At its recent I/O conference, Google announced no fewer than 41 new features to Google+ that it hopes will attract a lot of attention. Adding features like Offers, hashtags, and more to its lineup of core functionality has people talking and taking a renewed interest in the social network.
We recently spoke with Stephan Hovnanian, owner of website design and email marketing company Shovi Websites, who suggests that the time is right for marketers and brands to take advantage of this momentum on Google+. According to Hovnanian, one the best ways to do that is to use Google+ as a curation platform to build your authority and reiterate your subject matter expertise on specific topics. Here’s why and how you can use content curation to make the most out of your Google+ marketing strategy.
Stephan says that Google+, like every other social network, is undergoing a maturity phase, in which more and more newcomers are checking out the platform to see what it has to offer. “The Google+ user base is slowly moving away from the ‘early adopter’ stage that used to be the sole domain of tech geeks, SEO professionals, and the like,” says Hovnanian.
“A wider array of individuals, brands, and marketers are interested in exploring Google+ for more than its SEO value now, so there’s a growing demand for concentrated content on topics other than SEO and Google-centric conversations.” Hovnanian says this presents a great opportunity for brands to create Google+ business Pages not only to promote themselves directly, but to act as content curation hubs on topics related to the products or services they sell.
“Take me as an example,” says Hovnanian. “Web design and email marketing is my core business but I curate a Google+ Page called A Better, Smarter Web Presence where I collect and publish resources aimed at helping small businesses make the most of their online presence. Web design and email marketing are only a couple of the topics that I talk about on this Page. It’s meant as a much broader resource for anyone looking for tips and advice in the digital marketing space.” There are links on this curated Page to Hovnanian’s design website, and to his membership-based website where digital marketing topics and content are presented in even more detail.
For an alternative to a standalone website or even a Facebook Page where a brand could talk about the same digital marketing topics, Hovnanian prefers the Google+ Page as his curation platform for a number of reasons. It can serve as an important supplement to existing Facebook and Twitter strategies. “There’s still less noise on Google+ when compared to other social networks, and the notifications feature works extremely well within in Google+. Any time there’s an update to the content I curate, whether its a comment, a ‘+1’ [the Google+ equivalent of a Like on Facebook] or a share, everyone who follows the Page gets a notification, and it’s all recorded by Google.”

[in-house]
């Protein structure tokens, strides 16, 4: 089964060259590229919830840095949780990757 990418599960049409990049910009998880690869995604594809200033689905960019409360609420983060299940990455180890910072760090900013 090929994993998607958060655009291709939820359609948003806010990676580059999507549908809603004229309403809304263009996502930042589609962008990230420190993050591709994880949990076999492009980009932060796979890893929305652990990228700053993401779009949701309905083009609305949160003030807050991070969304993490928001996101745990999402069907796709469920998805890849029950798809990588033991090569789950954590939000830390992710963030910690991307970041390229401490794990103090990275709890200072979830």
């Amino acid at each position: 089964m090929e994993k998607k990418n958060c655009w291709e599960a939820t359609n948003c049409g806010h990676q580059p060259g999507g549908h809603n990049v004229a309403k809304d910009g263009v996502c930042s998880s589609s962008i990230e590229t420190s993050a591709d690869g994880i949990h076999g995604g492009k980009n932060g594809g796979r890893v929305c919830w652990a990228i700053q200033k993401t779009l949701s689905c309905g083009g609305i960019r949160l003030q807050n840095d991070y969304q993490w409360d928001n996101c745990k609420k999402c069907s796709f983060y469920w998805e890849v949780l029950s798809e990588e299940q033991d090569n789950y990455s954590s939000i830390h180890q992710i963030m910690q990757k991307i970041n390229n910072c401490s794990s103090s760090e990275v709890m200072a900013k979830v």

Hovnanian says that he’s noticed a boost in traffic to the websites associated with his curated Google+ Page, and he claims that Google’s SEO algorithm looks favorably on all the activity generated within Google+, granting his associated profiles increased authority in Google search for topics related to digital marketing. This increased credibility and authority in the eyes of his followers, and in Google’s Search Engine Results Pages (SERPs) makes selling his core services of web design and email marketing that much easier, according to Hovnanian.
How to Optimize Curation Activities on Google+
“I find resources all over Google+, and on the web at large, and share those resources through my curated Page,” says Stephan. “But now, thanks to Sprout Social’s new integration with Google+ Pages, that job is a whole lot easier!” Hovnanian says that the ability to share content to Google+ from his other social media streams is extremely easy using Sprout Social’s dashboard.
He adds that the ability to draft and schedule updates to his Page using Sprout Queue is an amazing efficiency tool, particualry if he knows he’ll be away from his computer (or smartphone) during important events he’d like to comment on. “One of the Twitter chats I participate in lists its questions in advance. Knowing I was going to be away for that week’s chat, I was still able to participate and make my presence known by scheduling relevant comments in advance. And I was able to share all that content to my Google+ Page with a couple of clicks!”
Finally, Hovnanian reiterates that if you haven’t been spending a lot of time on Google+, or if you don’t have a presence there yet, don’t hang around the sidelines any longer — get active on the platform and create a Google+ Page as soon as possible. He also welcomes anyone who’d like to find relevant, curated information about digital marketing to follow his Page and join the conversation.
Have you visited Google+ recently? Are you utilizing Business Pages for branding or content curation? Let us know in the comments.
curation is a useful part of any content marketing strategy though it
should not be used as a cheap or quick alternative to creating original
content. Content curation takes time. You need to read carefully and
decide if resources are relevant, if they are unique and if they are of
value to your audience. In doing this you will use your own expertise,
judgement and your own insights. Rather than simply sharing you may
provide a summary, add context or add your personal perspective. In this
way you really begin to add value and authority as a content curator.